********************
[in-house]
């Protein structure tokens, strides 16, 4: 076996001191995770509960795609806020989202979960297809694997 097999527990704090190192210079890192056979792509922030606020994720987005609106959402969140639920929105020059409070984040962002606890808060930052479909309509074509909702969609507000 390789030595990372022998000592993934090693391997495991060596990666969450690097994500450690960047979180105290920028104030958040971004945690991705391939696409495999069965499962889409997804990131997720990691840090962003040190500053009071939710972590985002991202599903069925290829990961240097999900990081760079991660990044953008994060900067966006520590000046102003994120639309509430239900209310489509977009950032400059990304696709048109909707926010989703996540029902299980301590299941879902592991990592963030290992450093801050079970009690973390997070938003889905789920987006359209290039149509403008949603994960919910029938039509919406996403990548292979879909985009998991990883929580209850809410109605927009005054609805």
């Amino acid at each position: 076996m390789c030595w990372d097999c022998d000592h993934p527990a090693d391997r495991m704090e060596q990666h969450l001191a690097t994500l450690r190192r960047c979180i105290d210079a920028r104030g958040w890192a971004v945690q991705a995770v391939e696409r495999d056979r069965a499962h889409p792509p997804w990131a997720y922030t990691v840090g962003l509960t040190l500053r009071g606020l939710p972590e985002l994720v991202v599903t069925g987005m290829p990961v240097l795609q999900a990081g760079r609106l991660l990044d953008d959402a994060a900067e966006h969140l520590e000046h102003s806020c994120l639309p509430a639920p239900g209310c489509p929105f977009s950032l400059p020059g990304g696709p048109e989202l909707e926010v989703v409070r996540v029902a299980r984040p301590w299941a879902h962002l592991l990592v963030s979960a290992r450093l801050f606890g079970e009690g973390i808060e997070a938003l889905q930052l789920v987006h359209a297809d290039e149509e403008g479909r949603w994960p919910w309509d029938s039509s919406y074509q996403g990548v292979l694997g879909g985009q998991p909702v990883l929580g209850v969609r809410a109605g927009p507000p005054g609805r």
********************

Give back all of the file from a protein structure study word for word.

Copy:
[in-house]
């Protein structure tokens, strides 16, 4: 076996001191995770509960795609806020989202979960297809694997 097999527990704090190192210079890192056979792509922030606020994720987005609106959402969140639920929105020059409070984040962002606890808060930052479909309509074509909702969609507000 390789030595990372022998000592993934090693391997495991060596990666969450690097994500450690960047979180105290920028104030958040971004945690991705391939696409495999069965499962889409997804990131997720990691840090962003040190500053009071939710972590985002991202599903069925290829990961240097999900990081760079991660990044953008994060900067966006520590000046102003994120639309509430239900209310489509977009950032400059990304696709048109909707926010989703996540029902299980301590299941879902592991990592963030290992450093801050079970009690973390997070938003889905789920987006359209290039149509403008949603994960919910029938039509919406996403990548292979879909985009998991990883929580209850809410109605927009005054609805």
């Amino acid at each position: 076996m390789c030595w990372d097999c022998d000592h993934p527990a090693d391997r495991m704090e060596q990666h969450l001191a690097t994500l450690r190192r960047c979180i105290d210079a920028r104030g958040w890192a971004v945690q991705a995770v391939e696409r495999d056979r069965a499962h889409p792509p997804w990131a997720y922030t990691v840090g962003l509960t040190l500053r009071g606020l939710p972590e985002l994720v991202v599903t069925g987005m290829p990961v240097l795609q999900a990081g760079r609106l991660l990044d953008d959402a994060a900067e966006h969140l520590e000046h102003s806020c994120l639309p509430a639920p239900g209310c489509p929105f977009s950032l400059p020059g990304g696709p048109e989202l909707e926010v989703v409070r996540v029902a299980r984040p301590w299941a879902h962002l592991l990592v963030s979960a290992r450093l801050f606890g079970e009690g973390i808060e997070a938003l889905q930052l789920v987006h359209a297809d290039e149509e403008g479909r949603w994960p919910w309509d029938s039509s919406y074509q996403g990548v292979l694997g879909g985009q998991p909702v990883l929580g209850v969609r809410a109605g927009p507000p005054g609805r």